This is the fourth and final part in my “hardball recruiting” article series. We’re down to one or two final candidates, and the offer process is about to begin in earnest. When dealing with top people, expect resistance. Top people don’t look for jobs or accept offers the same way most candidates do. Since they’re looking for a better job, not another job, they want proof that it is better. They’ll balance long-term growth against short-term issues like compensation, job scope and location. They’ll also make their decisions in conjunction with other people ó so you need to convince not only the candidate, but also all of his or her advisors. This is time consuming and often frustrating ó but essential. When negotiating and closing offers, here are the steps you need to address: Step 1: Understand motivation for the job. Knowing why a candidate wants the job and who is your competition is important in putting an offer package together. Step 2: Create (or recreate) the opportunity gap. Candidates accept offers based on what they’ll learn, do, and become in comparison to other opportunities. Step 3: Test the offer. Never make an offer until you’re sure it will be accepted. Step 4: Negotiate the offer. It’s a solution, not a transaction. Step 5: Keep it closed and then network. It’s not over until it’s over, and sometimes not even then. Here are some important guidelines to consider as you push and pull the final candidates through each of these steps. 1. Understand the competition and the candidate’s motivation for the job. By the second interview, you need to know what’s motivating the candidate to move forward. Ask the candidate what she or he is looking for in a new job, and why this is important. Dig deep to determine what’s really motivating the person to look. If the candidate is leaving a bad situation. it’s called going-away motivation. If so, the likelihood of a counter-offer is lessened, and closing the person at a reasonable offer is more likely. If the person already has a good job, or has other competing offers, it’s called a going-towards motivating strategy. In this case, you’ll have to do a much better job of positioning your opportunity as the superior one. 2. Create an opportunity gap or job stretch. Top people accept reasonable offers because the new job offers more challenges ó more opportunities to learn, develop, grow, and become better. This is the opportunity gap. Recruiters and hiring managers need to create this opportunity gap during the course of the interviewing and selection process. Using the performance profile and a performance-based interview provides the background information needed to clearly describe to the candidate the career differences between the job you’re offering and every other opportunity. Describe the projects and challenges, and show how this is bigger or more important than their current job or a competing one. Clearly demonstrate that the job has 15% to 20% stretch in it. This is what the best candidates tell their friends and advisors about why they’re accepting your offer with only a modest increase in compensation. The bigger the opportunity gap or stretch, the less resistance you’ll face during the close ó and the less important compensation will be. 3. Test interest to maintain open lines of communication. During the closing process, ask your candidates questions like these to test interest:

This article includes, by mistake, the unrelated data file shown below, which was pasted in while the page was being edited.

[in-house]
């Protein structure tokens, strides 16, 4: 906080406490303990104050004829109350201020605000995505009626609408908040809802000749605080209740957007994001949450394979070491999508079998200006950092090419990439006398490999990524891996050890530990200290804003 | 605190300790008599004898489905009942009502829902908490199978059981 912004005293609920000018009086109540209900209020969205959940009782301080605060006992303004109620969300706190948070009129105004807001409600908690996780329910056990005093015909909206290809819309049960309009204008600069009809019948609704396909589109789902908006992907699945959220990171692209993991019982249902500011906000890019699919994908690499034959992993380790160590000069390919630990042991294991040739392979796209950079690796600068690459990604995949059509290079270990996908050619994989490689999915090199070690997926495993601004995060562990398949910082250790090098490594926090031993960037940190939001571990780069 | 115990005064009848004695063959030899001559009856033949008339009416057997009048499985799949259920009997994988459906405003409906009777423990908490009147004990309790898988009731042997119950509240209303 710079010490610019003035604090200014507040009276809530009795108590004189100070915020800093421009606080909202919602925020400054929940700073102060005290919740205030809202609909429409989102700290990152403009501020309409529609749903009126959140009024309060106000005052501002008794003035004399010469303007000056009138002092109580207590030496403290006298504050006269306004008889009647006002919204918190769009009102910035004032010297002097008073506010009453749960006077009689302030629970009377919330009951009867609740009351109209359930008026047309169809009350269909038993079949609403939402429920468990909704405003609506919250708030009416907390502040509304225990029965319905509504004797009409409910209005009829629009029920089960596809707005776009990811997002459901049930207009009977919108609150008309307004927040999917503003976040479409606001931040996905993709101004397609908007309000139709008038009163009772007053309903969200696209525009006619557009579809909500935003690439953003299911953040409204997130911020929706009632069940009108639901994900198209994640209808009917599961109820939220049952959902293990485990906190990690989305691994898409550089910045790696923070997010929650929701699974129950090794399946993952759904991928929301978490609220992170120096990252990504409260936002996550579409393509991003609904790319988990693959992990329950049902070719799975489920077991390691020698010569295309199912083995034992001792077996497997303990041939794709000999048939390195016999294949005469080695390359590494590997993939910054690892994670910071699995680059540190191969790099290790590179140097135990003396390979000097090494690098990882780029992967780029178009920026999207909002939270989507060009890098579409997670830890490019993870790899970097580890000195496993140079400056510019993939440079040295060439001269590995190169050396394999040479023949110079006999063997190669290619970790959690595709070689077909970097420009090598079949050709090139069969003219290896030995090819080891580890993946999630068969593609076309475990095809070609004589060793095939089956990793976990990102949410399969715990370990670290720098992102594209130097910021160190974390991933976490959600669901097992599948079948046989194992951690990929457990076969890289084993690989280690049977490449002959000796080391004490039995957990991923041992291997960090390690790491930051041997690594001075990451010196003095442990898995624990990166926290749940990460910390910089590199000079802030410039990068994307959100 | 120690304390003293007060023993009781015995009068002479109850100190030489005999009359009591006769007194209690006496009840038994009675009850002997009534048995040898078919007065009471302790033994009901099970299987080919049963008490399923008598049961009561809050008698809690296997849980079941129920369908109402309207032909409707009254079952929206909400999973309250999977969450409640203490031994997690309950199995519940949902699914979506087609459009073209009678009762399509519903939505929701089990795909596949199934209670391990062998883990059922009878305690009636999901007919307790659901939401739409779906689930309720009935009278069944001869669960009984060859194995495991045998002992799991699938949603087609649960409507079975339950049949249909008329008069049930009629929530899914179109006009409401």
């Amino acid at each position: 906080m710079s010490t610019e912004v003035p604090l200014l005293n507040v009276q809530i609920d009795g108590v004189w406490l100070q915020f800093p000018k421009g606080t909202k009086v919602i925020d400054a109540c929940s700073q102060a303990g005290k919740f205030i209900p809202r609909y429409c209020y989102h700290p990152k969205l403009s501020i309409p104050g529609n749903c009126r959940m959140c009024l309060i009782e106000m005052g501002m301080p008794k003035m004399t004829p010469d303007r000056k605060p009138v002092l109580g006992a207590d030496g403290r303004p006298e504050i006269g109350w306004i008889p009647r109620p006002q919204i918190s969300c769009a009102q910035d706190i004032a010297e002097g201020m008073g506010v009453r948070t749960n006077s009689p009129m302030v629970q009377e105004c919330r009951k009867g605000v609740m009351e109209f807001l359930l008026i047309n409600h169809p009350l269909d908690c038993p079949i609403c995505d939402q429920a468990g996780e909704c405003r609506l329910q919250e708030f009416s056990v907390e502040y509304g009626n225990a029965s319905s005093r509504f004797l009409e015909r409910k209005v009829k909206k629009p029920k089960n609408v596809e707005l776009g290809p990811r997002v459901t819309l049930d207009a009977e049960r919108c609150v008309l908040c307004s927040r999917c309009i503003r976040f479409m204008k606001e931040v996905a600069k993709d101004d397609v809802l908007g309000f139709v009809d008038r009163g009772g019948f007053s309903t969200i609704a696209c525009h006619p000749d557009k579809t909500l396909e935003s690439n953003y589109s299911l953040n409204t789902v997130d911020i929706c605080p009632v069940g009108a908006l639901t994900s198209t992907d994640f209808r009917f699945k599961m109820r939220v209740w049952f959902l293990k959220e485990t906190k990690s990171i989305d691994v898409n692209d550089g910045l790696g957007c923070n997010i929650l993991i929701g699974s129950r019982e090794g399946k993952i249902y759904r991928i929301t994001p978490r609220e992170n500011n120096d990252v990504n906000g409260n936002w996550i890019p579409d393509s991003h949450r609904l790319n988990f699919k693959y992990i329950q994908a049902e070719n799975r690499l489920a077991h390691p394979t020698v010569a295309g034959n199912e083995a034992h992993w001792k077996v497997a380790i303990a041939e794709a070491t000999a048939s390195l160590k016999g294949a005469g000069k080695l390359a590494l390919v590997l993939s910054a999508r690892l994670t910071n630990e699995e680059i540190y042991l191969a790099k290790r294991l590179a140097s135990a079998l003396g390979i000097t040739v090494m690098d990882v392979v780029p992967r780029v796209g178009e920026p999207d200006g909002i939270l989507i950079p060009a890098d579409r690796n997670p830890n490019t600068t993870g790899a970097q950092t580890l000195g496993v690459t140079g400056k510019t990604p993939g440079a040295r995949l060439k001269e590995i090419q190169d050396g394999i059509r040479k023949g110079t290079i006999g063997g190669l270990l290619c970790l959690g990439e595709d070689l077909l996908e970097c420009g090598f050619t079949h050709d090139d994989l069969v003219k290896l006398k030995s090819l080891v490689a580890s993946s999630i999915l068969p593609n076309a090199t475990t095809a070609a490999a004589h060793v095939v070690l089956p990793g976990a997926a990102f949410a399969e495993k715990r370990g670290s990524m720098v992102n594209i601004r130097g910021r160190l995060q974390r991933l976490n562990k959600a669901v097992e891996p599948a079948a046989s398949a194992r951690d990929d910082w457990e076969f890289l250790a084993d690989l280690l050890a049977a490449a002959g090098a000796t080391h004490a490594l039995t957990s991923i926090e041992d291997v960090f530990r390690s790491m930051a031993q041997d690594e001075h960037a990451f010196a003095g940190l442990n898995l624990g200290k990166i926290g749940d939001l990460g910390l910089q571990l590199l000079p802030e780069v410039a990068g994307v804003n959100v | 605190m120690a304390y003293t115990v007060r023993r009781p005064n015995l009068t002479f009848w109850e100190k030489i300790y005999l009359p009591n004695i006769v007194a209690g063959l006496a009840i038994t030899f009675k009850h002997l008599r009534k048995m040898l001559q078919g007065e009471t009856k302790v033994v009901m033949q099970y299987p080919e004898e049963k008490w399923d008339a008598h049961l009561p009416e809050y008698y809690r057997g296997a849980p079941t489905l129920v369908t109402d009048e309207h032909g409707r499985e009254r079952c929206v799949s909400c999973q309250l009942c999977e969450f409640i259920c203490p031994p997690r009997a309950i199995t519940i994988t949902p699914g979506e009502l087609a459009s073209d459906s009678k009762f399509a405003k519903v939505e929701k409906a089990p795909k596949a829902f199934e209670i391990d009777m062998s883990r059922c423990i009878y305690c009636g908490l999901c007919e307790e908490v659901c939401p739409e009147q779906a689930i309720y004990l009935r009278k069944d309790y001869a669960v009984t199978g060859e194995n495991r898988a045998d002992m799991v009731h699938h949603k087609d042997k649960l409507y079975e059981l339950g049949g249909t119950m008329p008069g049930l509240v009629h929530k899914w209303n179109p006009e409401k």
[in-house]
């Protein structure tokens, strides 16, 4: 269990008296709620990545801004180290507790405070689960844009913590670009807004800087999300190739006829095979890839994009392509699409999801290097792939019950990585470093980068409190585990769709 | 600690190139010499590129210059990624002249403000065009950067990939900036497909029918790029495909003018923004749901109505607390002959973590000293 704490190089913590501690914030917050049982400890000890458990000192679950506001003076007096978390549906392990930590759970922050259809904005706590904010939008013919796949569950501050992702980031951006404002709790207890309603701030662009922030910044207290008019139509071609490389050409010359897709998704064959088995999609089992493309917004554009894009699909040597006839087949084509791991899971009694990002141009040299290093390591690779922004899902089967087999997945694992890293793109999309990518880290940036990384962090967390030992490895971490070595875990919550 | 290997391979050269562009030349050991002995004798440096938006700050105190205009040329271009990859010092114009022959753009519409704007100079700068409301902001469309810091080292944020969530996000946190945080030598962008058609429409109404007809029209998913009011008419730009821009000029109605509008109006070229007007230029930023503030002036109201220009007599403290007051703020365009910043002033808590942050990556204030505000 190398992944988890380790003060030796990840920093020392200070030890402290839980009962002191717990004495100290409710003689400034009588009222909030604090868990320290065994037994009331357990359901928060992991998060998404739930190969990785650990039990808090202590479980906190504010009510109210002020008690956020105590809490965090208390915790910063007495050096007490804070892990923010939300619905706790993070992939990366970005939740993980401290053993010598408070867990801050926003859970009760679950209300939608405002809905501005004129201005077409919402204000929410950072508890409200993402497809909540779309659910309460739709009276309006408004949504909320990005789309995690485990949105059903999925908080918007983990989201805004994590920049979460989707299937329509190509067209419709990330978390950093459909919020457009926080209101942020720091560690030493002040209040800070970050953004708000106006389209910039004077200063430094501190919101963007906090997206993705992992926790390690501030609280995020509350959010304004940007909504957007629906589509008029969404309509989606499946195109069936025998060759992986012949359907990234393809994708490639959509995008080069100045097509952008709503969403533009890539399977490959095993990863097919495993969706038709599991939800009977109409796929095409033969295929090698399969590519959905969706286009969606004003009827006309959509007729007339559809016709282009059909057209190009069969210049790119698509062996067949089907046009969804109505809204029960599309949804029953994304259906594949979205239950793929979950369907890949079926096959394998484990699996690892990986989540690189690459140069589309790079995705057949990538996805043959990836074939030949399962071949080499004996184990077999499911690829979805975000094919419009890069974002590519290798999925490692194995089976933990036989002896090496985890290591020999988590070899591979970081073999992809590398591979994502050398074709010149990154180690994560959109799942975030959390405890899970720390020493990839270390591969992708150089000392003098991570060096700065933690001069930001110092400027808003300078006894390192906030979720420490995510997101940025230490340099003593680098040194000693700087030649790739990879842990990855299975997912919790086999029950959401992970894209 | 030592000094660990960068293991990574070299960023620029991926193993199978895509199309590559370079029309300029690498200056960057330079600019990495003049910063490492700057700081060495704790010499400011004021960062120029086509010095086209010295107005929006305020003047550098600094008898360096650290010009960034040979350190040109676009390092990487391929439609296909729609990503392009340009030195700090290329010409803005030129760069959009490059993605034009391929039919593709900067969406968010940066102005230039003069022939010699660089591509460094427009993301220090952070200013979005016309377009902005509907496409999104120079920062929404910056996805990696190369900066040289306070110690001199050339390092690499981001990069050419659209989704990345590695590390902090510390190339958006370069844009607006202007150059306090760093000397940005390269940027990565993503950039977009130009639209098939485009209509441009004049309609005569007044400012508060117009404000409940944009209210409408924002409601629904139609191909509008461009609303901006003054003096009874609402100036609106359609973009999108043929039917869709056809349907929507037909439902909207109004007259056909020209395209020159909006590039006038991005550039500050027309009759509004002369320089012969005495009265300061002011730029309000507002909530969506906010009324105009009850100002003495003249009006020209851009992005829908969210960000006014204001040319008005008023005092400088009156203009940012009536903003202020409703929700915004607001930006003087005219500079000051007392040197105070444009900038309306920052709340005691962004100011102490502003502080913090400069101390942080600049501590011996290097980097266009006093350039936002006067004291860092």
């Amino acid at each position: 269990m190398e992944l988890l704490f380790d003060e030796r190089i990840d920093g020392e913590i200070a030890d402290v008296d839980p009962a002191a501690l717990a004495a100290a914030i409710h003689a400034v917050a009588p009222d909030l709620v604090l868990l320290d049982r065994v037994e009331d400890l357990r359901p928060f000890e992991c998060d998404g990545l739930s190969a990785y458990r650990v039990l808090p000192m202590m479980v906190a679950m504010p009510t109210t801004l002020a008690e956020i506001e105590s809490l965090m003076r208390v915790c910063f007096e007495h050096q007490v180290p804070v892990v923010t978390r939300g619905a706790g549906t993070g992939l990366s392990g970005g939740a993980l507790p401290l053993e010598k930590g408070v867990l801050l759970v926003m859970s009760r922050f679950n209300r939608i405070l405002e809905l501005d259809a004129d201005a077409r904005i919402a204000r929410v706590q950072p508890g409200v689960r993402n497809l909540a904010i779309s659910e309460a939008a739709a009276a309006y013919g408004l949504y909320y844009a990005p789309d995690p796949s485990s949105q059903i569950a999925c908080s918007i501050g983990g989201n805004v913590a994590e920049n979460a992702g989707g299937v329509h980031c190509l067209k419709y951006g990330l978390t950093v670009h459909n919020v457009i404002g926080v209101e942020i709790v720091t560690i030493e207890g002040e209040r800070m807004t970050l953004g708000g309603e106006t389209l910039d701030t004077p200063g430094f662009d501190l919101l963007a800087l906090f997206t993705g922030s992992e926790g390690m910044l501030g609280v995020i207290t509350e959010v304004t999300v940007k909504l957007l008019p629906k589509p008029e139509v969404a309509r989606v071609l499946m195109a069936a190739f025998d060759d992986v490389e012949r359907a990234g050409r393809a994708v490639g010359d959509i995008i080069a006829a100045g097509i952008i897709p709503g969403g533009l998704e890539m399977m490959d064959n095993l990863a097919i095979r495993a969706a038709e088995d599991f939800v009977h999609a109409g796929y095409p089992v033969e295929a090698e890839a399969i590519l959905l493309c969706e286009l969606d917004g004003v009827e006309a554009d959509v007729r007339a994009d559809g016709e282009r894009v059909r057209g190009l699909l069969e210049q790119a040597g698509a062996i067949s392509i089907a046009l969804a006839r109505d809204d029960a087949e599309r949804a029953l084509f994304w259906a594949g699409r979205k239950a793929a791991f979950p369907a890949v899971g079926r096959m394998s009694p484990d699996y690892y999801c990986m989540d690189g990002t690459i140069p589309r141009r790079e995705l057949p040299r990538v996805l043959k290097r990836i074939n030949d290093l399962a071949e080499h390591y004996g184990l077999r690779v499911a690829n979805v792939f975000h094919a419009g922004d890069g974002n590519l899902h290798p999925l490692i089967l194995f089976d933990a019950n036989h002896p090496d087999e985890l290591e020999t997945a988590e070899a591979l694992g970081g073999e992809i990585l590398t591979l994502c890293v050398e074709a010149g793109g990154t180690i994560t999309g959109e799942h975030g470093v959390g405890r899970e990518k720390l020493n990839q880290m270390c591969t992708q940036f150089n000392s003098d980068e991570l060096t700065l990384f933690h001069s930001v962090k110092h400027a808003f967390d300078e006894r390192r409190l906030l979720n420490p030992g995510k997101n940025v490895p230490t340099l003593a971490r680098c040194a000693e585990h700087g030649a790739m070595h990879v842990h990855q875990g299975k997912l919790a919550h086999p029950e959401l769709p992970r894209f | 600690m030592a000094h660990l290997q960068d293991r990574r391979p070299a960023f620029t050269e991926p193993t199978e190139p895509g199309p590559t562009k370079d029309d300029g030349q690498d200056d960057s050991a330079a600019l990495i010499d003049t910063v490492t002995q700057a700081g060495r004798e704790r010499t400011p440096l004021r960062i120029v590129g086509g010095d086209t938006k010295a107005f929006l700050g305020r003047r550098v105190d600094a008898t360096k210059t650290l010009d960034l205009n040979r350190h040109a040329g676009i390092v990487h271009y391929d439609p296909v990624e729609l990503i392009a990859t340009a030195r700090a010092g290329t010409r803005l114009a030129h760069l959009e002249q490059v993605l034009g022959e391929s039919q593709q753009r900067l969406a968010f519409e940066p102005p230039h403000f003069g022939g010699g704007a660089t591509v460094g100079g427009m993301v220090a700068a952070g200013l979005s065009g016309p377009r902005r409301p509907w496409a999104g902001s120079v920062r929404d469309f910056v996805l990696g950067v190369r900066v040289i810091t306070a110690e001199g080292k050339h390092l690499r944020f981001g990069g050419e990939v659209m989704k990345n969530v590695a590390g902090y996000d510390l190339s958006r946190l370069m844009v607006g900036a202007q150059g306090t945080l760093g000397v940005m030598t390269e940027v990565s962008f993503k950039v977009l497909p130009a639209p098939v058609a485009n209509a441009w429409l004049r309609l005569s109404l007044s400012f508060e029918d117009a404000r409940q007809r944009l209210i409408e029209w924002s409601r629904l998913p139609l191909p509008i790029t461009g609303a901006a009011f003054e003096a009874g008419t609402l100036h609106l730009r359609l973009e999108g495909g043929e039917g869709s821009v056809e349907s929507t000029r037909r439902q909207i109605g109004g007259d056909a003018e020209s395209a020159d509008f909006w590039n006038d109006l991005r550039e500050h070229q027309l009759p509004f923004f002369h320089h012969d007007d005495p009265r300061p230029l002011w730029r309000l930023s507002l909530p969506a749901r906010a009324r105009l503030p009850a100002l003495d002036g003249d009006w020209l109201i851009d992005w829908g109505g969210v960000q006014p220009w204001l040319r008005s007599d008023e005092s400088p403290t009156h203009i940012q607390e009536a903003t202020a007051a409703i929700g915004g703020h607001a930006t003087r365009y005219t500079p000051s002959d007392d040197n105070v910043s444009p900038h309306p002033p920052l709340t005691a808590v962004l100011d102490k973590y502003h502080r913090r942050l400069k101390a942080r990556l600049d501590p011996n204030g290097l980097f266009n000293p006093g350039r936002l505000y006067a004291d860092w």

- We’re now putting together our final list of candidates. Based on what you now know about the job, would it make sense to put you on this short list?
- If we could put an offer together that makes sense to you, is this something you’d seriously be interested in considering?
- Would you be open to exploring an offer in the $X to $Y thousand range?
- If we could put an offer package together in this range, when could you start?